On 14/05/05, Damian Conway <[EMAIL PROTECTED]> wrote: > Here are a few of the things I'll be using reductions for in Perl 6... > > 1. To add things up: > > $sum = [+] @amounts; > > 2. To calculate the probability that I'll need to use a reduction today: > > $final_prob = [*] @independent_probs; > > 3. To drill down a hierarchical data structure, following the path > specified by a list of keys: > > $leaf_value = [.{}] %hash, @keys; > > 4. To compute RMS values: > > $RMS = sqrt [+] @samples »** 2 > > 5. To take the dot product of two vectors: > > $dot_prod = [+] @vec1 »*« @vec2; > > 6. As a cleaner form of C<< join.assuming(:sep<>) >>: > > $joined = [~] @strings; > > 7. For parity checking a bitset: > > $parity = [?^] @bits; > > 8. To verify the monotonicity of a sequence: > > $is_monotonic = [<] @numbers; > > 9. To retrieve the first defined value in a list: > > $first_def = [//] @list; > > 10. To apply a series of properties to a value: > > $propped = [but] $value, @properties; And I note that each of these is a 'simple' operator inside the reduce. I think the complex example earlier in this thread ([»+^=«], warranted by the context, but still extreme) may give the wrong picture of the 'new' metaoperator. The point is that although it opens marvellous new ways of obfuscation, it's also extremely handy when used properly. And that's something shared by many of Perl's existing features.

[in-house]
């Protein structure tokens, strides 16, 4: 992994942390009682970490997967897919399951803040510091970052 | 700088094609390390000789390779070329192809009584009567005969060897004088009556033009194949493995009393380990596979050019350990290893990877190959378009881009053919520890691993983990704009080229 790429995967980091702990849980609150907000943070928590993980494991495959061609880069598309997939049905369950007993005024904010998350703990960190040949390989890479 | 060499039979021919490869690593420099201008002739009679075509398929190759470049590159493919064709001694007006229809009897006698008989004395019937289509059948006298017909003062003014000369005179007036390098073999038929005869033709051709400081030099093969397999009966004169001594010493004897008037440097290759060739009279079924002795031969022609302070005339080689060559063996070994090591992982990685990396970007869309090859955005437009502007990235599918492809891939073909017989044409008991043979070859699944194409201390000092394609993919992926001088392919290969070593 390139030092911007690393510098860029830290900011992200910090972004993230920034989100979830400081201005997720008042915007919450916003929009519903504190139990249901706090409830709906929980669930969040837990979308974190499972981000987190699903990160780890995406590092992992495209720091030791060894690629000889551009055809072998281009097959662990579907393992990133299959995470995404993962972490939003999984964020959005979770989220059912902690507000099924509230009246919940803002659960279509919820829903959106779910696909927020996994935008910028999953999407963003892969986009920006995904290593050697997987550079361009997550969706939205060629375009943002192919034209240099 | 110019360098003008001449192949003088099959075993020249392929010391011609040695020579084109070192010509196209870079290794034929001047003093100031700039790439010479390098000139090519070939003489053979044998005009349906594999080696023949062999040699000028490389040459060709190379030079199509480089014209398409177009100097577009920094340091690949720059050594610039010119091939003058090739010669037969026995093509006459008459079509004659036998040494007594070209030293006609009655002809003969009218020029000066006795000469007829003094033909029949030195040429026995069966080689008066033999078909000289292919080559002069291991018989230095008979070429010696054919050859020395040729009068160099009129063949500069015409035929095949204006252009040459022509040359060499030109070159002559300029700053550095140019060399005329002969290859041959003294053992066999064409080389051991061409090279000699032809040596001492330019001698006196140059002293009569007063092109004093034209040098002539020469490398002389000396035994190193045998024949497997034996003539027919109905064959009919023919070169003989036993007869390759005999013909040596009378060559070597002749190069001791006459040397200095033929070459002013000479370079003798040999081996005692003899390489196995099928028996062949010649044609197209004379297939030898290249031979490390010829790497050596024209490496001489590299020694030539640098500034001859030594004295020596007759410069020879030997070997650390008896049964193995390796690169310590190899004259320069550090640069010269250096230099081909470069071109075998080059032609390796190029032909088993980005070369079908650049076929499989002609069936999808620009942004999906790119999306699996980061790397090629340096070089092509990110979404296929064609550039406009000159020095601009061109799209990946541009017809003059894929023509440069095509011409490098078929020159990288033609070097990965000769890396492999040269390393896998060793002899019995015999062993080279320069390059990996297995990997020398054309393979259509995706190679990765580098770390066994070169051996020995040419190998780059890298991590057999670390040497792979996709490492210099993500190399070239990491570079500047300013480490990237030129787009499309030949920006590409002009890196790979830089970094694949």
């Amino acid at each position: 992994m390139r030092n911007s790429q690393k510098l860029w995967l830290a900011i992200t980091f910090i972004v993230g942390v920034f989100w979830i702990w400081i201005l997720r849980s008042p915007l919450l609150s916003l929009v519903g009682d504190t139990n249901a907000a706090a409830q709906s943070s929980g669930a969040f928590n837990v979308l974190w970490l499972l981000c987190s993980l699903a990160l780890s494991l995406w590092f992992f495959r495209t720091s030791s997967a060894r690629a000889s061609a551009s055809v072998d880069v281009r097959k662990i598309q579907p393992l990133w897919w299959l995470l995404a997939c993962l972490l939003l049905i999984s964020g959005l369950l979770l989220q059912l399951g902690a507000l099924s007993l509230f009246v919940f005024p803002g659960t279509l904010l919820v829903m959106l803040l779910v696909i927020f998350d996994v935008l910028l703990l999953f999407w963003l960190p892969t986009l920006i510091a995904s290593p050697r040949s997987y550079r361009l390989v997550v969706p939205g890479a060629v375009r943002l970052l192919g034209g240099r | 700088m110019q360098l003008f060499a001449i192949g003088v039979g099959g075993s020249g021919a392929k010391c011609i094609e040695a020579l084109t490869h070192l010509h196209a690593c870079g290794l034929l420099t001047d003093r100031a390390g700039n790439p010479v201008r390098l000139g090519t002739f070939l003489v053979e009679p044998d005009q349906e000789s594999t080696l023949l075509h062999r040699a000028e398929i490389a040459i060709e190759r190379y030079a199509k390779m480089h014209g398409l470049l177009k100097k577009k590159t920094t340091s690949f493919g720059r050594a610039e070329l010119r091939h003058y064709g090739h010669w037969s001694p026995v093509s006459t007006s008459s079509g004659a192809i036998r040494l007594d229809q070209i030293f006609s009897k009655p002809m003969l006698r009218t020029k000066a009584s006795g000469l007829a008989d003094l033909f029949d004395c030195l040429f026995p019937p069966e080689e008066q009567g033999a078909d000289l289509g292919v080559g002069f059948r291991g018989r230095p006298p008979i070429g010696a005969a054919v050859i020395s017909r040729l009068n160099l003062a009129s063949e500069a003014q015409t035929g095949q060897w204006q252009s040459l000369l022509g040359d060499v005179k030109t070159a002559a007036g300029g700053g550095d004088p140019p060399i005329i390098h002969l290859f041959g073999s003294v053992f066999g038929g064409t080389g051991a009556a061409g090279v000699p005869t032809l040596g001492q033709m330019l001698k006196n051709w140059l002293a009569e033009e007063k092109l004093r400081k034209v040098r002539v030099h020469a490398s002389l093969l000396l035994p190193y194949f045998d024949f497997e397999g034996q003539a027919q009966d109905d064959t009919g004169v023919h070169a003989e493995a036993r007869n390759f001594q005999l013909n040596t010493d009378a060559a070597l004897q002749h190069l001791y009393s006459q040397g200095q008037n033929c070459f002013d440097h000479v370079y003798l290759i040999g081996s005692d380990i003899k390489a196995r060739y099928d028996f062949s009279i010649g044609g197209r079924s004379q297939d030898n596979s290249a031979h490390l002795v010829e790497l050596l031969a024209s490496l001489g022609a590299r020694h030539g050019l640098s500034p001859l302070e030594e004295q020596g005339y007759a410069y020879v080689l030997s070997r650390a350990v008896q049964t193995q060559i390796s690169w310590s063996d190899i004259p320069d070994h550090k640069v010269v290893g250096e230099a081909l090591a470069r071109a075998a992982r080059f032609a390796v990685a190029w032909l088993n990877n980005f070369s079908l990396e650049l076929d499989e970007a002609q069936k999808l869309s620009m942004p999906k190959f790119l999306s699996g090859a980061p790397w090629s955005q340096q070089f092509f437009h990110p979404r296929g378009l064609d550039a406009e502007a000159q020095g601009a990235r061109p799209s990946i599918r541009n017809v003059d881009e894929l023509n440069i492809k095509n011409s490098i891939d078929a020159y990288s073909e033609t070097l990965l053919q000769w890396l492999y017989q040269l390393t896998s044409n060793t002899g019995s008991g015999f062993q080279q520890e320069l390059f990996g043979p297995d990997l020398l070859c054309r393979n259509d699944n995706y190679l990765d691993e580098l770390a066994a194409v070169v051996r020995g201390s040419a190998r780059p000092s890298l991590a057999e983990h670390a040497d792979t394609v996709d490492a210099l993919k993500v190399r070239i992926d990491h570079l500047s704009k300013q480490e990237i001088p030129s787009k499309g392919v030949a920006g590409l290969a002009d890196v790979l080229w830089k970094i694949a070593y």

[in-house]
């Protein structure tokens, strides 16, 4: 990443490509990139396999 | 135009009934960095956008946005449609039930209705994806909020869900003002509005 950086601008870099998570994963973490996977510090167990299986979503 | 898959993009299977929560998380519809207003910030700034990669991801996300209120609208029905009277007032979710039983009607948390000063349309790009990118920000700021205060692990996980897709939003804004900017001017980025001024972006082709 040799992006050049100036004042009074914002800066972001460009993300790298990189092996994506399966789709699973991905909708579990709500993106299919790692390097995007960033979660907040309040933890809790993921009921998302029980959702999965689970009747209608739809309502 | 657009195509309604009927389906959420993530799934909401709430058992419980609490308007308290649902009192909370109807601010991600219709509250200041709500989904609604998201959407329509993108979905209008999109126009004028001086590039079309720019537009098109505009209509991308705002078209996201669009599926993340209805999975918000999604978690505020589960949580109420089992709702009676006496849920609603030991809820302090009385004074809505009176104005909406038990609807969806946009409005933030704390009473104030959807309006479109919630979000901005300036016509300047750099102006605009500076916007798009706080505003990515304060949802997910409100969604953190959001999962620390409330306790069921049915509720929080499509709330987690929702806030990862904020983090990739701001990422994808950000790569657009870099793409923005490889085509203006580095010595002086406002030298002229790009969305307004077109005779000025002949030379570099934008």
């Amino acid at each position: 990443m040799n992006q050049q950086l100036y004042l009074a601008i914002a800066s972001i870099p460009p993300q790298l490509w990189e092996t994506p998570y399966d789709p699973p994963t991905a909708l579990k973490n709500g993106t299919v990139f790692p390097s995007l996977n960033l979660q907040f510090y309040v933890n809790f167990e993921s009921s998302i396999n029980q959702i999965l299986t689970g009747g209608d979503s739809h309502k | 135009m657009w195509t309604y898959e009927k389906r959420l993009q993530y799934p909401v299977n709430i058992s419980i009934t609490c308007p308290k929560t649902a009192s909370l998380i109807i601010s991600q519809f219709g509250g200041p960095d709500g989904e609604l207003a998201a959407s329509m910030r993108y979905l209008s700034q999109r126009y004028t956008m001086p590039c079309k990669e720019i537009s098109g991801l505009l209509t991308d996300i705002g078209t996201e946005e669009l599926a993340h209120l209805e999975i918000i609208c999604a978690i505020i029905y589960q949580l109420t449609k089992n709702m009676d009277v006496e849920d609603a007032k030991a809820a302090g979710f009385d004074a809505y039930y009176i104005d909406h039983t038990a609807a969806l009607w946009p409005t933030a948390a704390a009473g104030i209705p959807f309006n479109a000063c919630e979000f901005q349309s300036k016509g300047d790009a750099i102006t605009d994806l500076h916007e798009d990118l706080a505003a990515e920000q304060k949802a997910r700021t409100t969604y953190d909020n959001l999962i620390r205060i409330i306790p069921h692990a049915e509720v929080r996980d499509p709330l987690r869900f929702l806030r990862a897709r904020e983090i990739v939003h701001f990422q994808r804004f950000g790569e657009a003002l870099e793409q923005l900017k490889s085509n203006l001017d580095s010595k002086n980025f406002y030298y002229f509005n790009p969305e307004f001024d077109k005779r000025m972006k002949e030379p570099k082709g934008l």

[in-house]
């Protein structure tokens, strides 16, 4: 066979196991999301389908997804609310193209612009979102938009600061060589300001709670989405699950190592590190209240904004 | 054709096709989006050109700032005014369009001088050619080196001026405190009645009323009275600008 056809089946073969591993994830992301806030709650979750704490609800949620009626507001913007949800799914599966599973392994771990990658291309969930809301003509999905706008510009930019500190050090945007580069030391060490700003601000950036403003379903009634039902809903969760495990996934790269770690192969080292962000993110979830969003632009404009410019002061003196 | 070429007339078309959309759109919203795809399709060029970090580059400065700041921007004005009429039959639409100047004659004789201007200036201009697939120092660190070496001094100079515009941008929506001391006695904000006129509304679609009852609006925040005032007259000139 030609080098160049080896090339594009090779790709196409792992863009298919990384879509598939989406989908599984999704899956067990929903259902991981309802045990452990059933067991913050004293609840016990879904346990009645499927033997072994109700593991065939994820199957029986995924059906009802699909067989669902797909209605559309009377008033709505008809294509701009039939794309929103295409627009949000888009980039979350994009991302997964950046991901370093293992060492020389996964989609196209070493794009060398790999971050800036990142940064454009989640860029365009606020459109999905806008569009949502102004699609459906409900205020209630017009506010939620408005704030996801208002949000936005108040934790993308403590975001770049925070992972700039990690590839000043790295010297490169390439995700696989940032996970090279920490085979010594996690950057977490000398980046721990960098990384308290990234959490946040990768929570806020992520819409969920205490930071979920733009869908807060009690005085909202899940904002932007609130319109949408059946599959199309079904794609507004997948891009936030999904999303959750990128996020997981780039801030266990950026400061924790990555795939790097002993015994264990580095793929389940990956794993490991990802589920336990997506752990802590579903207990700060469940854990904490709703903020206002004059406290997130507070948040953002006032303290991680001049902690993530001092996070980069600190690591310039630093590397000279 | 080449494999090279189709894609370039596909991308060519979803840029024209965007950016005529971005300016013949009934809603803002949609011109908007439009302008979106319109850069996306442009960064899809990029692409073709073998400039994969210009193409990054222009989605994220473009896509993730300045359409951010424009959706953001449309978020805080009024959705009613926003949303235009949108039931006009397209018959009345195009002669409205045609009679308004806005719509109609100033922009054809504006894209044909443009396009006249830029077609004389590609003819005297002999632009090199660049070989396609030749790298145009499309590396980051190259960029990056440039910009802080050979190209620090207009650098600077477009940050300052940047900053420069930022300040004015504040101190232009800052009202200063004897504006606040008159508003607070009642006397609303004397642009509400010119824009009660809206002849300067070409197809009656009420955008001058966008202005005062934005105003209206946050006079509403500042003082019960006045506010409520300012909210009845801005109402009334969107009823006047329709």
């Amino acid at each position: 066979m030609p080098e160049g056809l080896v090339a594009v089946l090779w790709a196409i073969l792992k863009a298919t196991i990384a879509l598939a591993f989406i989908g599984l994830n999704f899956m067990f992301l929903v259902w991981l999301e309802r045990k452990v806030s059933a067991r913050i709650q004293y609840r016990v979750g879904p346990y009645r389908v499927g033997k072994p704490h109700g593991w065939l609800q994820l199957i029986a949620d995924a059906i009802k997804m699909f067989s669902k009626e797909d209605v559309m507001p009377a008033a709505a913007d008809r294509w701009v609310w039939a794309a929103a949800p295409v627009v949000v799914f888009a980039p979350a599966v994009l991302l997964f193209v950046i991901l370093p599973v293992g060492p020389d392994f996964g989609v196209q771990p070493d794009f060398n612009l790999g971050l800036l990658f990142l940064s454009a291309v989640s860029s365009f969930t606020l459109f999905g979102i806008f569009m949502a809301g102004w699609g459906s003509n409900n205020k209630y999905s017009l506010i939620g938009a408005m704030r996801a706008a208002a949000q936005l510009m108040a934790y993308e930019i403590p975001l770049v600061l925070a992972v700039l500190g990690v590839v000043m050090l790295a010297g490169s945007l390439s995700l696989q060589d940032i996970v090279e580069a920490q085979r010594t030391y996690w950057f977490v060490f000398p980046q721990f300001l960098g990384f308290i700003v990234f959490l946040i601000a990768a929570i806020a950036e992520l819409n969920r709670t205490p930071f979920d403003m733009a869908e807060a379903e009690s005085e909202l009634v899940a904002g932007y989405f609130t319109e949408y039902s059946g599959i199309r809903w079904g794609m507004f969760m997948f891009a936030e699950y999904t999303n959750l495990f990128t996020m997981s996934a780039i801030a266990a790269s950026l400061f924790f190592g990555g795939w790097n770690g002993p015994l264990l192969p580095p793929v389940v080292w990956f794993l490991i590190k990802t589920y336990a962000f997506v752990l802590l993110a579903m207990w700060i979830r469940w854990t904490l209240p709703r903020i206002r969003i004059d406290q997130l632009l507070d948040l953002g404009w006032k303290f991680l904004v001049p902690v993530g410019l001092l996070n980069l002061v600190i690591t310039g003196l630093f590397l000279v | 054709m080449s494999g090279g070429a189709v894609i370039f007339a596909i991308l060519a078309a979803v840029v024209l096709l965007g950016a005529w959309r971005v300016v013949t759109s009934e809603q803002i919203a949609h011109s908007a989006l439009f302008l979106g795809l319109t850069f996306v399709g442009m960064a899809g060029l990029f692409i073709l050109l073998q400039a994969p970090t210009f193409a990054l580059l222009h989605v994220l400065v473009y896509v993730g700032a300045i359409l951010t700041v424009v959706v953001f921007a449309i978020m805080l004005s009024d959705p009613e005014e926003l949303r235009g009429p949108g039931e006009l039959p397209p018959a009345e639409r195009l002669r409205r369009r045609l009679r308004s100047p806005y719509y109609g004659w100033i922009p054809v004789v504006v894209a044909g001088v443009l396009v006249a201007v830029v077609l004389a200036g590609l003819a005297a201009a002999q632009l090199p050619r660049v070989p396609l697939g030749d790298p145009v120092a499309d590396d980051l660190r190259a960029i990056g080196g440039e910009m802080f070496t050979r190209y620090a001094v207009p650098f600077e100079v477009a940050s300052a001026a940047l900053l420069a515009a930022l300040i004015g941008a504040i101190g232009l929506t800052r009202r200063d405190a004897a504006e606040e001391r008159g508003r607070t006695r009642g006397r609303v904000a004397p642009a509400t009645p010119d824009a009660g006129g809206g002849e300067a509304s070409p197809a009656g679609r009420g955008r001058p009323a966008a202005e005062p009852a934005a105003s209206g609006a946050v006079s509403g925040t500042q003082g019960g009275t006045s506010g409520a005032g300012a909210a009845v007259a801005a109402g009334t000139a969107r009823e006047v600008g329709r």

> Personally I think a metaoperator with that many uses is more than Swiss-Army > enough to be in the core of Perl 6. So now it's going from Swiss-army chainsaw to Swiss-army atomic fusion bomb? -- Schwäche zeigen heißt verlieren; härte heißt regieren. - "Glas und Tränen", Megaherz